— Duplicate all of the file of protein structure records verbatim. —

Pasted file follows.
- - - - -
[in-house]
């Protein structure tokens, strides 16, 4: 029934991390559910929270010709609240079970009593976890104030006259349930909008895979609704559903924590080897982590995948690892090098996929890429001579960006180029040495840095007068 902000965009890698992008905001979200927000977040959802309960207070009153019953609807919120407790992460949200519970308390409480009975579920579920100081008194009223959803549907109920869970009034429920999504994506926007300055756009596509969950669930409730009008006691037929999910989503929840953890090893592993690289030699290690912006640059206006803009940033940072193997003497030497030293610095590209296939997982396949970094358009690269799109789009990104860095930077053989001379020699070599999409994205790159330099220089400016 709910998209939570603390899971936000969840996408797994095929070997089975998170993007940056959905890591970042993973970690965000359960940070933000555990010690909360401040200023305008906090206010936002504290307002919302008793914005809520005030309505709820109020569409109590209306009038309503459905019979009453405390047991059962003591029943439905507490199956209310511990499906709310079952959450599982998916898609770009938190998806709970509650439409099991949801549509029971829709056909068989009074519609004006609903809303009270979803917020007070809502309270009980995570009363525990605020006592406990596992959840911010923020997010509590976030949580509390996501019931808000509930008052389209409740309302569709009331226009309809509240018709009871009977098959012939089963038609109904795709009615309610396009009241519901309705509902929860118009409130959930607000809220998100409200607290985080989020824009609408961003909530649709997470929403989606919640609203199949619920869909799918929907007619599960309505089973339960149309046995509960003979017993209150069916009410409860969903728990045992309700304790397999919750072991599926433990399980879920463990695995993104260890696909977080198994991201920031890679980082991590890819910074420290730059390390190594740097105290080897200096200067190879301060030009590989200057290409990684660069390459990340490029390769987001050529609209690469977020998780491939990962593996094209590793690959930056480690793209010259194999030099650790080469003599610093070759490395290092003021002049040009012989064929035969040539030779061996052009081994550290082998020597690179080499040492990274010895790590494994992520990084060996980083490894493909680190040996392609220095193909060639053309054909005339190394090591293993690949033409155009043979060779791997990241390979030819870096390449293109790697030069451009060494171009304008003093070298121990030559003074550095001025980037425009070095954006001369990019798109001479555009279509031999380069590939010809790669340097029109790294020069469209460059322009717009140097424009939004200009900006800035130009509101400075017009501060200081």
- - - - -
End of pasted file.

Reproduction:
[in-house]
């Protein structure tokens, strides 16, 4: 029934991390559910929270010709609240079970009593976890104030006259349930909008895979609704559903924590080897982590995948690892090098996929890429001579960006180029040495840095007068 902000965009890698992008905001979200927000977040959802309960207070009153019953609807919120407790992460949200519970308390409480009975579920579920100081008194009223959803549907109920869970009034429920999504994506926007300055756009596509969950669930409730009008006691037929999910989503929840953890090893592993690289030699290690912006640059206006803009940033940072193997003497030497030293610095590209296939997982396949970094358009690269799109789009990104860095930077053989001379020699070599999409994205790159330099220089400016 709910998209939570603390899971936000969840996408797994095929070997089975998170993007940056959905890591970042993973970690965000359960940070933000555990010690909360401040200023305008906090206010936002504290307002919302008793914005809520005030309505709820109020569409109590209306009038309503459905019979009453405390047991059962003591029943439905507490199956209310511990499906709310079952959450599982998916898609770009938190998806709970509650439409099991949801549509029971829709056909068989009074519609004006609903809303009270979803917020007070809502309270009980995570009363525990605020006592406990596992959840911010923020997010509590976030949580509390996501019931808000509930008052389209409740309302569709009331226009309809509240018709009871009977098959012939089963038609109904795709009615309610396009009241519901309705509902929860118009409130959930607000809220998100409200607290985080989020824009609408961003909530649709997470929403989606919640609203199949619920869909799918929907007619599960309505089973339960149309046995509960003979017993209150069916009410409860969903728990045992309700304790397999919750072991599926433990399980879920463990695995993104260890696909977080198994991201920031890679980082991590890819910074420290730059390390190594740097105290080897200096200067190879301060030009590989200057290409990684660069390459990340490029390769987001050529609209690469977020998780491939990962593996094209590793690959930056480690793209010259194999030099650790080469003599610093070759490395290092003021002049040009012989064929035969040539030779061996052009081994550290082998020597690179080499040492990274010895790590494994992520990084060996980083490894493909680190040996392609220095193909060639053309054909005339190394090591293993690949033409155009043979060779791997990241390979030819870096390449293109790697030069451009060494171009304008003093070298121990030559003074550095001025980037425009070095954006001369990019798109001479555009279509031999380069590939010809790669340097029109790294020069469209460059322009717009140097424009939004200009900006800035130009509101400075017009501060200081």